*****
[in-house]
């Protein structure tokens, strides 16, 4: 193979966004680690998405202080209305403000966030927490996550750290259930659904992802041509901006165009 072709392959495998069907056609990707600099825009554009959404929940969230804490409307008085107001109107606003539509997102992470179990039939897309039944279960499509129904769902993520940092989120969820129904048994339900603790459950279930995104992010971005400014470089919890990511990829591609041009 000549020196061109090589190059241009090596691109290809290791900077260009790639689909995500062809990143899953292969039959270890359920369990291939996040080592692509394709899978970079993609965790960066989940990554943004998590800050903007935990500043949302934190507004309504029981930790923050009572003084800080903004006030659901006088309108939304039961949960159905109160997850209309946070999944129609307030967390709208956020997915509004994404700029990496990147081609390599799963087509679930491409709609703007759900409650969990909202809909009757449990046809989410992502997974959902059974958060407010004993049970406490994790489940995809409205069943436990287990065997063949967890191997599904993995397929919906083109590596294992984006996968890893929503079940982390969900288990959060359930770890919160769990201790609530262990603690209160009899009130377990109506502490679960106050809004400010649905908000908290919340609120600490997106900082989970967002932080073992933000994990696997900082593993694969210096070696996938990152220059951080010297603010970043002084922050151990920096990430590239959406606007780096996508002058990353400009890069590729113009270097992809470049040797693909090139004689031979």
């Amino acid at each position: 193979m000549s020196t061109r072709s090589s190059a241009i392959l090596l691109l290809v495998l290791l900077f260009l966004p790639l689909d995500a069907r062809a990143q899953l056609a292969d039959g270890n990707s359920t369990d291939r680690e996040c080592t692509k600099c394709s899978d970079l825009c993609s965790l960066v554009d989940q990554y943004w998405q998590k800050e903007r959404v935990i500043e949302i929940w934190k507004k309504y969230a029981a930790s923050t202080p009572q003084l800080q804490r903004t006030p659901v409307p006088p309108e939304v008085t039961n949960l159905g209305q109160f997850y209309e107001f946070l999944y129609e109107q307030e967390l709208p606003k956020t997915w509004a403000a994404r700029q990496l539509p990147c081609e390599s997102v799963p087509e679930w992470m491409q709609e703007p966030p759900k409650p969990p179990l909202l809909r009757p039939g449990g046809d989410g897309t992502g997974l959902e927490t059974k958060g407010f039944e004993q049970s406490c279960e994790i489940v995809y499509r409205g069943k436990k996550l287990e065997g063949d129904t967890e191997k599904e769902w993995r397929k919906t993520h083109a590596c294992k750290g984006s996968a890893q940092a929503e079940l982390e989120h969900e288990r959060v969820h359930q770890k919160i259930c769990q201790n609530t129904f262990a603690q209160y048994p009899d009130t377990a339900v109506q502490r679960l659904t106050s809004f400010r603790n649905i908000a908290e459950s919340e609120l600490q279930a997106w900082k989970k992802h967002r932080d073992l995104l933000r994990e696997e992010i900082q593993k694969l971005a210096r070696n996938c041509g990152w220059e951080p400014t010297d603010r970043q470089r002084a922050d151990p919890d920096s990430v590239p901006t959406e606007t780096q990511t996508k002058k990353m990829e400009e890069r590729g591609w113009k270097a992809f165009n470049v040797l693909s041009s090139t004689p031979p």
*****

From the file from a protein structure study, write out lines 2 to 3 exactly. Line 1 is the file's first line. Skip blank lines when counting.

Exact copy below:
């Protein structure tokens, strides 16, 4: 193979966004680690998405202080209305403000966030927490996550750290259930659904992802041509901006165009 072709392959495998069907056609990707600099825009554009959404929940969230804490409307008085107001109107606003539509997102992470179990039939897309039944279960499509129904769902993520940092989120969820129904048994339900603790459950279930995104992010971005400014470089919890990511990829591609041009 000549020196061109090589190059241009090596691109290809290791900077260009790639689909995500062809990143899953292969039959270890359920369990291939996040080592692509394709899978970079993609965790960066989940990554943004998590800050903007935990500043949302934190507004309504029981930790923050009572003084800080903004006030659901006088309108939304039961949960159905109160997850209309946070999944129609307030967390709208956020997915509004994404700029990496990147081609390599799963087509679930491409709609703007759900409650969990909202809909009757449990046809989410992502997974959902059974958060407010004993049970406490994790489940995809409205069943436990287990065997063949967890191997599904993995397929919906083109590596294992984006996968890893929503079940982390969900288990959060359930770890919160769990201790609530262990603690209160009899009130377990109506502490679960106050809004400010649905908000908290919340609120600490997106900082989970967002932080073992933000994990696997900082593993694969210096070696996938990152220059951080010297603010970043002084922050151990920096990430590239959406606007780096996508002058990353400009890069590729113009270097992809470049040797693909090139004689031979």
């Amino acid at each position: 193979m000549s020196t061109r072709s090589s190059a241009i392959l090596l691109l290809v495998l290791l900077f260009l966004p790639l689909d995500a069907r062809a990143q899953l056609a292969d039959g270890n990707s359920t369990d291939r680690e996040c080592t692509k600099c394709s899978d970079l825009c993609s965790l960066v554009d989940q990554y943004w998405q998590k800050e903007r959404v935990i500043e949302i929940w934190k507004k309504y969230a029981a930790s923050t202080p009572q003084l800080q804490r903004t006030p659901v409307p006088p309108e939304v008085t039961n949960l159905g209305q109160f997850y209309e107001f946070l999944y129609e109107q307030e967390l709208p606003k956020t997915w509004a403000a994404r700029q990496l539509p990147c081609e390599s997102v799963p087509e679930w992470m491409q709609e703007p966030p759900k409650p969990p179990l909202l809909r009757p039939g449990g046809d989410g897309t992502g997974l959902e927490t059974k958060g407010f039944e004993q049970s406490c279960e994790i489940v995809y499509r409205g069943k436990k996550l287990e065997g063949d129904t967890e191997k599904e769902w993995r397929k919906t993520h083109a590596c294992k750290g984006s996968a890893q940092a929503e079940l982390e989120h969900e288990r959060v969820h359930q770890k919160i259930c769990q201790n609530t129904f262990a603690q209160y048994p009899d009130t377990a339900v109506q502490r679960l659904t106050s809004f400010r603790n649905i908000a908290e459950s919340e609120l600490q279930a997106w900082k989970k992802h967002r932080d073992l995104l933000r994990e696997e992010i900082q593993k694969l971005a210096r070696n996938c041509g990152w220059e951080p400014t010297d603010r970043q470089r002084a922050d151990p919890d920096s990430v590239p901006t959406e606007t780096q990511t996508k002058k990353m990829e400009e890069r590729g591609w113009k270097a992809f165009n470049v040797l693909s041009s090139t004689p031979p």